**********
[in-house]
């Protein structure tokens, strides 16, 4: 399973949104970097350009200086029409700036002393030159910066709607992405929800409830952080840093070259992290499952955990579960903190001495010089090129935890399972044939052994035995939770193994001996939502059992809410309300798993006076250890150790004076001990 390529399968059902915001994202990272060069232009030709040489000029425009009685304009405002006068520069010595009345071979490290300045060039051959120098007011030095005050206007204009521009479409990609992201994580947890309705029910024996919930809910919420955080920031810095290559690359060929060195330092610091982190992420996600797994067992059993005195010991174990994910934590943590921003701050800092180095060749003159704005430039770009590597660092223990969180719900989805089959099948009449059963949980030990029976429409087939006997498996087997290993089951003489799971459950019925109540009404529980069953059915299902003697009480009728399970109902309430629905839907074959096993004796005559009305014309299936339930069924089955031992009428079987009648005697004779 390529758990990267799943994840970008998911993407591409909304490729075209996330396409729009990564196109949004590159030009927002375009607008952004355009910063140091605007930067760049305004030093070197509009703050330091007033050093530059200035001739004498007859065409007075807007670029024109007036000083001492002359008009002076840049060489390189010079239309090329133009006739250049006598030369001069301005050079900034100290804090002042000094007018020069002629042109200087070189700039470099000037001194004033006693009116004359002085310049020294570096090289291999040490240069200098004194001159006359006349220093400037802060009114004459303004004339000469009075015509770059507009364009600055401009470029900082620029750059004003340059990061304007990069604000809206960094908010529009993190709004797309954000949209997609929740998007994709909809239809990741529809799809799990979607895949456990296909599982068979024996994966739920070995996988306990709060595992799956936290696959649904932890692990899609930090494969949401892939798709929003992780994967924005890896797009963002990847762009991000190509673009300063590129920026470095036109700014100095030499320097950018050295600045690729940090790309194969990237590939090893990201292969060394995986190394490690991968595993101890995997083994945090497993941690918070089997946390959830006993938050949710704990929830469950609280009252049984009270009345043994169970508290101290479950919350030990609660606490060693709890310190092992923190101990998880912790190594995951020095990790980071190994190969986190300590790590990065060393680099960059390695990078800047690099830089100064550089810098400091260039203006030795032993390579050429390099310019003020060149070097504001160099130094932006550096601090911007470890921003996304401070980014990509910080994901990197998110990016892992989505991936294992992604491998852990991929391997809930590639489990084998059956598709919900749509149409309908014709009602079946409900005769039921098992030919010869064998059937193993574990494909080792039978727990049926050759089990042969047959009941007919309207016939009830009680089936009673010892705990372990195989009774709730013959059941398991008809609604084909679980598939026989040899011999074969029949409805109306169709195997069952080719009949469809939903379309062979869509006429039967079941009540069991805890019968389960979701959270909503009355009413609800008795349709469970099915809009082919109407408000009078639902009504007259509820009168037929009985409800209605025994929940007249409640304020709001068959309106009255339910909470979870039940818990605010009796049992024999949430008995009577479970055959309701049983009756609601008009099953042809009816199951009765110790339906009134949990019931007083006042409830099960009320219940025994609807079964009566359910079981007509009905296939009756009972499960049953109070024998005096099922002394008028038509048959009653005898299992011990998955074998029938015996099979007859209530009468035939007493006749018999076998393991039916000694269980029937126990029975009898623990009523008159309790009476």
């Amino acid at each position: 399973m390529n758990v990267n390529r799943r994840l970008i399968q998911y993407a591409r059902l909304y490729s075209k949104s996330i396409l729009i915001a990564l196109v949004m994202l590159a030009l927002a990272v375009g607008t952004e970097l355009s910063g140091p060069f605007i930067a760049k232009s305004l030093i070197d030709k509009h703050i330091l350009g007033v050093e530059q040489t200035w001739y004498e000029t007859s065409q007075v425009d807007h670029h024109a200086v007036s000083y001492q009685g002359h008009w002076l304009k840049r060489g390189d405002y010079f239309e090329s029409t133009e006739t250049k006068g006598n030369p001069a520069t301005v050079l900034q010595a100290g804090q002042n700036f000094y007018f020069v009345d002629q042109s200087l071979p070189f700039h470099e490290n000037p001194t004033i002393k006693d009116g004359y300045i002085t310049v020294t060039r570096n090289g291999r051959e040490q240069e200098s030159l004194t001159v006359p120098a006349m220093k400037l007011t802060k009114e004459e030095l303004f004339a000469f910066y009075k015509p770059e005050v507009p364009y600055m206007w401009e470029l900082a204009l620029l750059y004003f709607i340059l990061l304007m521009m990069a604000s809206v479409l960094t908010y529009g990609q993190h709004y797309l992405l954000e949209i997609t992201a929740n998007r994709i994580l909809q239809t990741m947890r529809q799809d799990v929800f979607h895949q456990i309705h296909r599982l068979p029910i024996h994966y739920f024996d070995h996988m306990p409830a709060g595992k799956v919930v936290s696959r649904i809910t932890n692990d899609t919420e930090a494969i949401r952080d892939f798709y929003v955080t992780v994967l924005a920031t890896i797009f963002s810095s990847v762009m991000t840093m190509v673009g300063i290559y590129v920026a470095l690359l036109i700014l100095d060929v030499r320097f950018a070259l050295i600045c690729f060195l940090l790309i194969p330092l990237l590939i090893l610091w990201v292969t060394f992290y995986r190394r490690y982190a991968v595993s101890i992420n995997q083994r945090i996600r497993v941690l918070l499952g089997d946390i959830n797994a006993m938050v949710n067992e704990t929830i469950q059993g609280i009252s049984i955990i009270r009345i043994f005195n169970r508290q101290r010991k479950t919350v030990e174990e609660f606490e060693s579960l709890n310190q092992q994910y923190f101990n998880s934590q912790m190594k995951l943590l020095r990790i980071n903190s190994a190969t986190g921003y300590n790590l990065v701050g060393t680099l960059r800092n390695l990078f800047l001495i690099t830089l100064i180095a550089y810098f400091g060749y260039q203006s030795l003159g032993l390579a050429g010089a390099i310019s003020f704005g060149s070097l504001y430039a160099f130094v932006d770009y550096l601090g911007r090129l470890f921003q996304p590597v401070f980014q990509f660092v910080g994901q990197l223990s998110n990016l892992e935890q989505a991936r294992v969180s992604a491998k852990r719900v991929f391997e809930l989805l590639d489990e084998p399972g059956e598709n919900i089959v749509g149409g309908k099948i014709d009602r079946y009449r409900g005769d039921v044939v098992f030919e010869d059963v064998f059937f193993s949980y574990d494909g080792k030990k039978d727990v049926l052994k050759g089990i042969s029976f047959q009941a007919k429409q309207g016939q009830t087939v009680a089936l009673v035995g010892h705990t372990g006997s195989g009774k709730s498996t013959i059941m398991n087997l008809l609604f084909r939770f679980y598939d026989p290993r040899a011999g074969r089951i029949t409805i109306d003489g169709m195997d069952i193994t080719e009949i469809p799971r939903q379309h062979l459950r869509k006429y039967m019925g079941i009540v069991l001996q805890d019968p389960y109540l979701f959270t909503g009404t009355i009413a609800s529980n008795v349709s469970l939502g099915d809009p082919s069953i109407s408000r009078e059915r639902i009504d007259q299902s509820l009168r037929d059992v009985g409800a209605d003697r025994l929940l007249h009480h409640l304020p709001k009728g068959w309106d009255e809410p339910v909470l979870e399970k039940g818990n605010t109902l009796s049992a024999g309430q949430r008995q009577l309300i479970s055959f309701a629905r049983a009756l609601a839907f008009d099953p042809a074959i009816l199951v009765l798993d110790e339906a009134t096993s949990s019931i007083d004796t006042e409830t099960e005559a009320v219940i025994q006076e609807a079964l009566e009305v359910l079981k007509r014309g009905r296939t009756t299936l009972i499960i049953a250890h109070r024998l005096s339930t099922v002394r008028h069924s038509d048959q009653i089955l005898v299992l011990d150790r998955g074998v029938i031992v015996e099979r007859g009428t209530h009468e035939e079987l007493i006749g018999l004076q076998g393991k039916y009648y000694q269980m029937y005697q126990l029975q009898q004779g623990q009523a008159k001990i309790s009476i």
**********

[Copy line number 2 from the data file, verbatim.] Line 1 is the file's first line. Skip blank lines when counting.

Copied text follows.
């Protein structure tokens, strides 16, 4: 399973949104970097350009200086029409700036002393030159910066709607992405929800409830952080840093070259992290499952955990579960903190001495010089090129935890399972044939052994035995939770193994001996939502059992809410309300798993006076250890150790004076001990 390529399968059902915001994202990272060069232009030709040489000029425009009685304009405002006068520069010595009345071979490290300045060039051959120098007011030095005050206007204009521009479409990609992201994580947890309705029910024996919930809910919420955080920031810095290559690359060929060195330092610091982190992420996600797994067992059993005195010991174990994910934590943590921003701050800092180095060749003159704005430039770009590597660092223990969180719900989805089959099948009449059963949980030990029976429409087939006997498996087997290993089951003489799971459950019925109540009404529980069953059915299902003697009480009728399970109902309430629905839907074959096993004796005559009305014309299936339930069924089955031992009428079987009648005697004779 390529758990990267799943994840970008998911993407591409909304490729075209996330396409729009990564196109949004590159030009927002375009607008952004355009910063140091605007930067760049305004030093070197509009703050330091007033050093530059200035001739004498007859065409007075807007670029024109007036000083001492002359008009002076840049060489390189010079239309090329133009006739250049006598030369001069301005050079900034100290804090002042000094007018020069002629042109200087070189700039470099000037001194004033006693009116004359002085310049020294570096090289291999040490240069200098004194001159006359006349220093400037802060009114004459303004004339000469009075015509770059507009364009600055401009470029900082620029750059004003340059990061304007990069604000809206960094908010529009993190709004797309954000949209997609929740998007994709909809239809990741529809799809799990979607895949456990296909599982068979024996994966739920070995996988306990709060595992799956936290696959649904932890692990899609930090494969949401892939798709929003992780994967924005890896797009963002990847762009991000190509673009300063590129920026470095036109700014100095030499320097950018050295600045690729940090790309194969990237590939090893990201292969060394995986190394490690991968595993101890995997083994945090497993941690918070089997946390959830006993938050949710704990929830469950609280009252049984009270009345043994169970508290101290479950919350030990609660606490060693709890310190092992923190101990998880912790190594995951020095990790980071190994190969986190300590790590990065060393680099960059390695990078800047690099830089100064550089810098400091260039203006030795032993390579050429390099310019003020060149070097504001160099130094932006550096601090911007470890921003996304401070980014990509910080994901990197998110990016892992989505991936294992992604491998852990991929391997809930590639489990084998059956598709919900749509149409309908014709009602079946409900005769039921098992030919010869064998059937193993574990494909080792039978727990049926050759089990042969047959009941007919309207016939009830009680089936009673010892705990372990195989009774709730013959059941398991008809609604084909679980598939026989040899011999074969029949409805109306169709195997069952080719009949469809939903379309062979869509006429039967079941009540069991805890019968389960979701959270909503009355009413609800008795349709469970099915809009082919109407408000009078639902009504007259509820009168037929009985409800209605025994929940007249409640304020709001068959309106009255339910909470979870039940818990605010009796049992024999949430008995009577479970055959309701049983009756609601008009099953042809009816199951009765110790339906009134949990019931007083006042409830099960009320219940025994609807079964009566359910079981007509009905296939009756009972499960049953109070024998005096099922002394008028038509048959009653005898299992011990998955074998029938015996099979007859209530009468035939007493006749018999076998393991039916000694269980029937126990029975009898623990009523008159309790009476």